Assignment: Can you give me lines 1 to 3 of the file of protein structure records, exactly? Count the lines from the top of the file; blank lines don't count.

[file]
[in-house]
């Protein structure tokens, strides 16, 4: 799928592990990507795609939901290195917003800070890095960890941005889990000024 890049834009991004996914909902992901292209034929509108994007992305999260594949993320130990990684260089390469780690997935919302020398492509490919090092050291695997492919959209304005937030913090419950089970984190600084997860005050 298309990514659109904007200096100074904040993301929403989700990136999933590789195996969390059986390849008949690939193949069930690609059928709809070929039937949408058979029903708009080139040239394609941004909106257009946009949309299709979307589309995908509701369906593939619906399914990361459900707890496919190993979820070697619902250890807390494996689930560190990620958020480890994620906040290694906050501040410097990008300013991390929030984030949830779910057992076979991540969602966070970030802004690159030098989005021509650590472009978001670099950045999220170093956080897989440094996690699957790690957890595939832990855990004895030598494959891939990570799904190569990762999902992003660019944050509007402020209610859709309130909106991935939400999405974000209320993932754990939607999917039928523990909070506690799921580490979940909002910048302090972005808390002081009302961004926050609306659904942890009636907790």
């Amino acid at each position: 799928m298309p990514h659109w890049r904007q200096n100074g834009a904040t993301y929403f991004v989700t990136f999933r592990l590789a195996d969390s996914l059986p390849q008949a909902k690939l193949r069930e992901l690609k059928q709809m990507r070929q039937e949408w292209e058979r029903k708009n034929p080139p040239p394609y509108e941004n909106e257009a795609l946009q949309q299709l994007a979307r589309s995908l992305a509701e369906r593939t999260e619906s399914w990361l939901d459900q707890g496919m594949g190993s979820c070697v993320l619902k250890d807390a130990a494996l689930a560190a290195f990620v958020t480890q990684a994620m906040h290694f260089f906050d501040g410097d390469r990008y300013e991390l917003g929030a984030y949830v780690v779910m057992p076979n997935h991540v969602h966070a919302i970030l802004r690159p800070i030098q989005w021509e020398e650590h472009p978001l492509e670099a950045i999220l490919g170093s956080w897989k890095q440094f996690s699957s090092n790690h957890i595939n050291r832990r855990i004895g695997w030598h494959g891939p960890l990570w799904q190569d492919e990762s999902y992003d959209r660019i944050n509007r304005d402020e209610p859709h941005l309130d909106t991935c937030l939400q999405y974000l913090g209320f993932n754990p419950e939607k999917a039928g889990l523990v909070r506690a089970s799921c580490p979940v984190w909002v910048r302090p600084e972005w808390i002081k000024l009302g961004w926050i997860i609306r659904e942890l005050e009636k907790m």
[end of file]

[in-house]
């Protein structure tokens, strides 16, 4: 799928592990990507795609939901290195917003800070890095960890941005889990000024 890049834009991004996914909902992901292209034929509108994007992305999260594949993320130990990684260089390469780690997935919302020398492509490919090092050291695997492919959209304005937030913090419950089970984190600084997860005050 298309990514659109904007200096100074904040993301929403989700990136999933590789195996969390059986390849008949690939193949069930690609059928709809070929039937949408058979029903708009080139040239394609941004909106257009946009949309299709979307589309995908509701369906593939619906399914990361459900707890496919190993979820070697619902250890807390494996689930560190990620958020480890994620906040290694906050501040410097990008300013991390929030984030949830779910057992076979991540969602966070970030802004690159030098989005021509650590472009978001670099950045999220170093956080897989440094996690699957790690957890595939832990855990004895030598494959891939990570799904190569990762999902992003660019944050509007402020209610859709309130909106991935939400999405974000209320993932754990939607999917039928523990909070506690799921580490979940909002910048302090972005808390002081009302961004926050609306659904942890009636907790």
């Amino acid at each position: 799928m298309p990514h659109w890049r904007q200096n100074g834009a904040t993301y929403f991004v989700t990136f999933r592990l590789a195996d969390s996914l059986p390849q008949a909902k690939l193949r069930e992901l690609k059928q709809m990507r070929q039937e949408w292209e058979r029903k708009n034929p080139p040239p394609y509108e941004n909106e257009a795609l946009q949309q299709l994007a979307r589309s995908l992305a509701e369906r593939t999260e619906s399914w990361l939901d459900q707890g496919m594949g190993s979820c070697v993320l619902k250890d807390a130990a494996l689930a560190a290195f990620v958020t480890q990684a994620m906040h290694f260089f906050d501040g410097d390469r990008y300013e991390l917003g929030a984030y949830v780690v779910m057992p076979n997935h991540v969602h966070a919302i970030l802004r690159p800070i030098q989005w021509e020398e650590h472009p978001l492509e670099a950045i999220l490919g170093s956080w897989k890095q440094f996690s699957s090092n790690h957890i595939n050291r832990r855990i004895g695997w030598h494959g891939p960890l990570w799904q190569d492919e990762s999902y992003d959209r660019i944050n509007r304005d402020e209610p859709h941005l309130d909106t991935c937030l939400q999405y974000l913090g209320f993932n754990p419950e939607k999917a039928g889990l523990v909070r506690a089970s799921c580490p979940v984190w909002v910048r302090p600084e972005w808390i002081k000024l009302g961004w926050i997860i609306r659904e942890l005050e009636k907790m």